It sickens me how some anime fans treat each other. Whether it’s moé fans hating on fujoshi, people childishly retaliating against moé fans on behalf of fujoshi, or just the general, everyday disdain for moé fans from the Western fanbase, we have the capacity to be remarkably hostile to one another, and it’s doing damage to our community.
Let’s be real: To a lot of people in the anime community, anime is a big part of their lives, and they hold it very dearly. There are plenty of us in the fandom for whom anime was a way to cope with hardship, loneliness, bullying, and a whole host of other unpleasant life experiences. For many of us, anime was there when no one else was. As a result, many of us in the anime fandom have a special connection with the works of media they enjoy.
This isn’t to say that these people can’t handle criticism of the works they enjoy, and this isn’t to say these people are the kind of people who have internalized their preferences to a level that they will lash out at those who don’t share those preferences. These people simply have a sentimental connection to their hobby.
So it angers me when I see anime fans causing other anime fans to feel bad about themselves. Anime fans have the capacity to be remarkably insensitive to one another, especially when it comes to differences in preference. Even some reviewers and critics, both amateur and professional, are guilty of this, disregarding sensitivity to their fellow fans in favor of trash-talking cynicism and negativity when it comes to an anime they don’t like. It’s not enough to give the show the fairest shake they can while producing a negative review. They have to beat the show down, often taking the audience with it.
Negativity is only destructive. It helps no one and only serves to make some people feel good about themselves at the expense of others. It’s a mentality that treats self-esteem like a zero-sum game, where it can only be gained by taking it away from other people. It’s the “eff you, got mine” mentality, where nerds who have “made it,” whether that entails becoming opinion leaders, becoming prolific content creators, or simply getting to the point where they no longer need to struggle with their nerd image (Often due to the things they like being more acceptable by mainstream people) refuse to help other nerds on their way up and, further, hold those trying to make that climb in contempt.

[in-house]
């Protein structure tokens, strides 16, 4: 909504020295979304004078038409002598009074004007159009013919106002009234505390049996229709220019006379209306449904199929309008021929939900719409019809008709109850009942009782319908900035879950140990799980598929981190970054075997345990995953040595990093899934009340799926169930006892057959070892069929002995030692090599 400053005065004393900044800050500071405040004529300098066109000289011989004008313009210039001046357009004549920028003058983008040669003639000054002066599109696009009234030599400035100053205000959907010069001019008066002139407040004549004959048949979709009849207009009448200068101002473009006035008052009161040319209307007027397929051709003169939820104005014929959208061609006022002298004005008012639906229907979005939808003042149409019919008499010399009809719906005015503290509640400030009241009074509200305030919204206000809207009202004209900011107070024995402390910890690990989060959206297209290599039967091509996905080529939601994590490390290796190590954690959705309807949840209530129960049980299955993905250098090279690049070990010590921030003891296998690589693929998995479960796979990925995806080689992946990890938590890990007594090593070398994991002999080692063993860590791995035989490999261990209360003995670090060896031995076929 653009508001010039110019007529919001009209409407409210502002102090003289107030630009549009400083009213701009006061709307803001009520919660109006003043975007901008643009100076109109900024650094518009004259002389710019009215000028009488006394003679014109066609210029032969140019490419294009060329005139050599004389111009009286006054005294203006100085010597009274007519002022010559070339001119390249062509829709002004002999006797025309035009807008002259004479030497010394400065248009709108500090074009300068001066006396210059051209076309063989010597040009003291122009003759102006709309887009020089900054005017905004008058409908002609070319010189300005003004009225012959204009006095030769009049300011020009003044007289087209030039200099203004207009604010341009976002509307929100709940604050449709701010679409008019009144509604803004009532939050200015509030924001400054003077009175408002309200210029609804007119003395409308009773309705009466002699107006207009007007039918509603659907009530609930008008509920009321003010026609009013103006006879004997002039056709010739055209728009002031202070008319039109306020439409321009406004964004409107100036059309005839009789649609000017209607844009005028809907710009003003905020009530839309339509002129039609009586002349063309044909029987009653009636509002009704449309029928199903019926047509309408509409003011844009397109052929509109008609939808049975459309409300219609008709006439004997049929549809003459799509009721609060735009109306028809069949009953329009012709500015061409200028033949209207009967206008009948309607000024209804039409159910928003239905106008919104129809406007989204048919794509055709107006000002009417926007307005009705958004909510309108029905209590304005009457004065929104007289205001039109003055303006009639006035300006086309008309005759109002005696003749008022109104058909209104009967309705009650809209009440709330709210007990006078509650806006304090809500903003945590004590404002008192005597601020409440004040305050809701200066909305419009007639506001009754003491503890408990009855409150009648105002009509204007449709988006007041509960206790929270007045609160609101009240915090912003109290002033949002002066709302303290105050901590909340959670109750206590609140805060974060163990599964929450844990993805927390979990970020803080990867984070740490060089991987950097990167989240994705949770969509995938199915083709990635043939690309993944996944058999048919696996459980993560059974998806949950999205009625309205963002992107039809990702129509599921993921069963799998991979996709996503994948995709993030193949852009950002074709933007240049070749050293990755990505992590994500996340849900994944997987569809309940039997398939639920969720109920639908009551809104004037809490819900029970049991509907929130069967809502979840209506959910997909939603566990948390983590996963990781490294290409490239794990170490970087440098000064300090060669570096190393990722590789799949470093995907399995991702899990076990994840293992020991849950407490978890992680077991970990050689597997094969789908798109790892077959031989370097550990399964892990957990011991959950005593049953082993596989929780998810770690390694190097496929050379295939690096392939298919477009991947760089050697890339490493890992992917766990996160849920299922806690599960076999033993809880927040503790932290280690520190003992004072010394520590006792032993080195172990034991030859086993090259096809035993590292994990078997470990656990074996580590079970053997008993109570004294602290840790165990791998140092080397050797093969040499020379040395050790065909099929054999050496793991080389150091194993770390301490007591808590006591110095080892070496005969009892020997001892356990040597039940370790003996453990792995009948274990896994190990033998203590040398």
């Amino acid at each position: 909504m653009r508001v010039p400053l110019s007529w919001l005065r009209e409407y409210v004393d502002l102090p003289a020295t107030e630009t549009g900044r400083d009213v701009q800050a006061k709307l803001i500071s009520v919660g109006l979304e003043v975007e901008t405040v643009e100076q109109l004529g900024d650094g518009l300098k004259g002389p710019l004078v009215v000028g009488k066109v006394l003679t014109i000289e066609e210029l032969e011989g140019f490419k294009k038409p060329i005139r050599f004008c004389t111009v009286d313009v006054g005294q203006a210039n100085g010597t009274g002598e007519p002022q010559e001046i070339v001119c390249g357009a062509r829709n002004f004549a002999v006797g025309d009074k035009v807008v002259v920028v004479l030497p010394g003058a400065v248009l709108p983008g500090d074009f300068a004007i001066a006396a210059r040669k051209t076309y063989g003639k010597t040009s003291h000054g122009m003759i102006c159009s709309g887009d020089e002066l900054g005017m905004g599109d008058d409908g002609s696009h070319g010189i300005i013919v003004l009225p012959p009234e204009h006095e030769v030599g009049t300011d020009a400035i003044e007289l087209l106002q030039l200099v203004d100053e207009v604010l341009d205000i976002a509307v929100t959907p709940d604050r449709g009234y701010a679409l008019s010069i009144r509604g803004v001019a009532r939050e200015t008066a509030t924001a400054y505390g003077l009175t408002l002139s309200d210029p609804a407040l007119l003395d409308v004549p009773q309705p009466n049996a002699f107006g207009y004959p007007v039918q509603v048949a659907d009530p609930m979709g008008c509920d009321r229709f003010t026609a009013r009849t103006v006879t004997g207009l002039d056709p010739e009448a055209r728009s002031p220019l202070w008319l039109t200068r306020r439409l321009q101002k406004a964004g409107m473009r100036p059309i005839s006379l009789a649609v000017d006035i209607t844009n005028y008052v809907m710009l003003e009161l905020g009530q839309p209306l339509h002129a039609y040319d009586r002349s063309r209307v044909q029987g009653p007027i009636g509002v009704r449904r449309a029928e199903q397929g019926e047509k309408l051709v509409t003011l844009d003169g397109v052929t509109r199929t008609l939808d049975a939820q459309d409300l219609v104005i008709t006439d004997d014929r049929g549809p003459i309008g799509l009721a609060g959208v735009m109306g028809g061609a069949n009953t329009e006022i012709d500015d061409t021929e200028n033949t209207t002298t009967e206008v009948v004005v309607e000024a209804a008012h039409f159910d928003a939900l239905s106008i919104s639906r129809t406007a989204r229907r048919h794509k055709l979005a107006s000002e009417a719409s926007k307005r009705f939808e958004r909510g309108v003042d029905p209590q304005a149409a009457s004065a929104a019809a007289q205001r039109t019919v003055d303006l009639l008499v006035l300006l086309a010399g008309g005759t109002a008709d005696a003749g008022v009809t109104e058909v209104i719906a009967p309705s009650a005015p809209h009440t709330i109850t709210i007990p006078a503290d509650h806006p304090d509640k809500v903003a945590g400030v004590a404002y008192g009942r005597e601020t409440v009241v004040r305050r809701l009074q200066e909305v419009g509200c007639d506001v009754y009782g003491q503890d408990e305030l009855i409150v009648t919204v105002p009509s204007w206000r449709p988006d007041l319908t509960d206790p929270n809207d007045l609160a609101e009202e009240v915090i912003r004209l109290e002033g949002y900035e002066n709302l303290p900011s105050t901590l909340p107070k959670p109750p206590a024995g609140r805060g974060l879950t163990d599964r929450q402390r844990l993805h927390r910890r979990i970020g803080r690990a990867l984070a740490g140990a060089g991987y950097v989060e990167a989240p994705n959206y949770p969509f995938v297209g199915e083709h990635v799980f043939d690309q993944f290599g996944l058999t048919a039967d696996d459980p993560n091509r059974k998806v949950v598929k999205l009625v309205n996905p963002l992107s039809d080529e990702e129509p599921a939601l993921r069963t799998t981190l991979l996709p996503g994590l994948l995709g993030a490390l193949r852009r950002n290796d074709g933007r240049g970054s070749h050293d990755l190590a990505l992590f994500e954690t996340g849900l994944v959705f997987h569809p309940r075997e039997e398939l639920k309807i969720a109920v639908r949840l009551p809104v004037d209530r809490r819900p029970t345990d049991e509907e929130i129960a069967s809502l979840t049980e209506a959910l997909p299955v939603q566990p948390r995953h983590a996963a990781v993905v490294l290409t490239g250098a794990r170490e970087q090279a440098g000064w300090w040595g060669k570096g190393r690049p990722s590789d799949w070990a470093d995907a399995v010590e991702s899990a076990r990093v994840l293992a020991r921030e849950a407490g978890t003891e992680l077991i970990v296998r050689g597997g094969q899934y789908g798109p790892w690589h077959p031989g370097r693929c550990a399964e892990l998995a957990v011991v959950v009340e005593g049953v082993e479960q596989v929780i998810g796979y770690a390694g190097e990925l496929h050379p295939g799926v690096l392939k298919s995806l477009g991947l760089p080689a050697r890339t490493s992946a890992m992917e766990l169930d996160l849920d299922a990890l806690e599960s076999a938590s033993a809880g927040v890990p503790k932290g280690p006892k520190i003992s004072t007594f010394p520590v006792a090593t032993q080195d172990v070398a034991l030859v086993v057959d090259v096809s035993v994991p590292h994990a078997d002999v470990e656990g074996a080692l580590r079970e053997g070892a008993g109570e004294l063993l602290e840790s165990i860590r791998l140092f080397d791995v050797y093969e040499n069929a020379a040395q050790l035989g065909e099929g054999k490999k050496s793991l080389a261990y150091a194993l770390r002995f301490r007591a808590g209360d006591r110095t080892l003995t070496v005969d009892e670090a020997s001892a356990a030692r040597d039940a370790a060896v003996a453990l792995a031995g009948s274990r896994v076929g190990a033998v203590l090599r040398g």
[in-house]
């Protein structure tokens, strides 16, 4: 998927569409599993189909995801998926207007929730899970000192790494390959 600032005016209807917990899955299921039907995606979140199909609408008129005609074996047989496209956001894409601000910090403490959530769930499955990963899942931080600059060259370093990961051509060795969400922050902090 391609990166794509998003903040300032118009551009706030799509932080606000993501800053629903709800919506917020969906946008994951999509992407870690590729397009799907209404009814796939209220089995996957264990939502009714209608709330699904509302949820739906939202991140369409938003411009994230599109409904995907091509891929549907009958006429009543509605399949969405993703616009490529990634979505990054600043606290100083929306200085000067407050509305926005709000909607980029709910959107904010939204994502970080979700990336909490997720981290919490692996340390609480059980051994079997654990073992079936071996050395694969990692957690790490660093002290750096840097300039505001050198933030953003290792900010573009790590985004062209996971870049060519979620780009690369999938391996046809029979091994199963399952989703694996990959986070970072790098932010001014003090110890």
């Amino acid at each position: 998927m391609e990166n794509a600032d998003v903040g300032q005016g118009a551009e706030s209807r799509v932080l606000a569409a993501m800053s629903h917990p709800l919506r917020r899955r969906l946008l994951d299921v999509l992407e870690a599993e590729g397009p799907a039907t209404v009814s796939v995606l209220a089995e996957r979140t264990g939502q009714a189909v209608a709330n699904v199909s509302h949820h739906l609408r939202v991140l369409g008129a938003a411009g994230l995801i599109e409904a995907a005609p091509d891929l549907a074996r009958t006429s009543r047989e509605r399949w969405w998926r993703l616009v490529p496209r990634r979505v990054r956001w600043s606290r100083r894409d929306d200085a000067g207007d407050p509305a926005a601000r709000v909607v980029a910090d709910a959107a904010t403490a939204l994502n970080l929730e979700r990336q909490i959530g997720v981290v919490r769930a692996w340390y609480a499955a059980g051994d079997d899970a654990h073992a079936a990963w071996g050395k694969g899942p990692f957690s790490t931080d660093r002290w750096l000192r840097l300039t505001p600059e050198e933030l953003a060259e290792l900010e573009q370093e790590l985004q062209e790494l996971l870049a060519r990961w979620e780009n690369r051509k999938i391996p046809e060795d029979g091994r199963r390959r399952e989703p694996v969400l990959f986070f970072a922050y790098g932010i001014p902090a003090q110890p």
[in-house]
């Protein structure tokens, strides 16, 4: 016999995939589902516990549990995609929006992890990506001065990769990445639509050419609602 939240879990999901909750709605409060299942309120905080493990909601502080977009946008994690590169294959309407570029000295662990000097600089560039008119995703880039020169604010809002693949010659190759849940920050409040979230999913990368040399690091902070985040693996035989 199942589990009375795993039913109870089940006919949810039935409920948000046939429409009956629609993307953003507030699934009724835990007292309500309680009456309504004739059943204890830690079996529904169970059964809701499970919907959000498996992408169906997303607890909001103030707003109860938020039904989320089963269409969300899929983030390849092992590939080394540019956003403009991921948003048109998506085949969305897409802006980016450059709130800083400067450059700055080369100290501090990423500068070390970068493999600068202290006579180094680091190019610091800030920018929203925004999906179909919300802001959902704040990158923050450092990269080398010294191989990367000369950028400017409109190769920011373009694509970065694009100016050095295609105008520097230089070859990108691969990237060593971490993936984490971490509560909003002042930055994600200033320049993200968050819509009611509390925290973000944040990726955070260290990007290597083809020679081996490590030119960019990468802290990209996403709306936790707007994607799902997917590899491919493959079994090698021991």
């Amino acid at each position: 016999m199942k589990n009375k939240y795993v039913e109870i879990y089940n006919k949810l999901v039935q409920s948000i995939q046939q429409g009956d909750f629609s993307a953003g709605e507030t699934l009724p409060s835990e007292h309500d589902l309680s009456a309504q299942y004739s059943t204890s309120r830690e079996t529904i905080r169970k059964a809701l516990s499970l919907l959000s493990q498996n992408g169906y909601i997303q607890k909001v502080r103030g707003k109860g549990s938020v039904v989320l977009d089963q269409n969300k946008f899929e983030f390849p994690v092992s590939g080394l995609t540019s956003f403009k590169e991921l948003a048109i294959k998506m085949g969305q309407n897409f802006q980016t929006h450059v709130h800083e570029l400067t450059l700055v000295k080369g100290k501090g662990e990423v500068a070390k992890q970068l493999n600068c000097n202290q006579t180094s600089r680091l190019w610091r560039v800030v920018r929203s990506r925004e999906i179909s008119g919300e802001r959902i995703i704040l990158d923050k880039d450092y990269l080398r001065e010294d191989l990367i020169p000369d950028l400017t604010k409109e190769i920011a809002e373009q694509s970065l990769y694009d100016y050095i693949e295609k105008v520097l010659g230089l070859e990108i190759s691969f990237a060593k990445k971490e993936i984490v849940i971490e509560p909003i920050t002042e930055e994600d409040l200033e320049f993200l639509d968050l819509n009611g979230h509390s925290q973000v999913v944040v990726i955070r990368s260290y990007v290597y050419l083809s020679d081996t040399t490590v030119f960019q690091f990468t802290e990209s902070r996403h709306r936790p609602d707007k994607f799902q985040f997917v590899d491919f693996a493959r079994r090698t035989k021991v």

Rather than knocking each other down, we can bring each other up. It’s not hard. It doesn’t require extra work, but it does require compassion and empathy, which I’ve observed to be at a premium in some circles of the fandom. Some amongst our ranks in the anime fandom think berating people for not agreeing with them about a cartoon is more important than being civil to people they should be standing together with.
Tumblrs like Shit Otaku Say or Mad About Free!, which both base themselves around putting people’s ostensibly disagreeable opinions on display for public ridicule, are the problem. There’s a culture of public shaming which gathers itself around a set of opinions and rears its ugly head whenever someone has the audacity to disagree publicly.
We should be better than this to each other. Moé fans shouldn’t hate on fujoshi. Nobody should be calling anyone a pedophile for liking a cartoon or a comic. I shouldn’t have to deal with being labeled a “rape apologist” because I disagreed with someone about a scene in Valvrave the Liberator. It’s not necessary. There’s no need to break each other down like this over cartoons. Many of us already know what it’s like to be bullied. We shouldn’t have to deal with it in the fandom we became a part of to get away from that.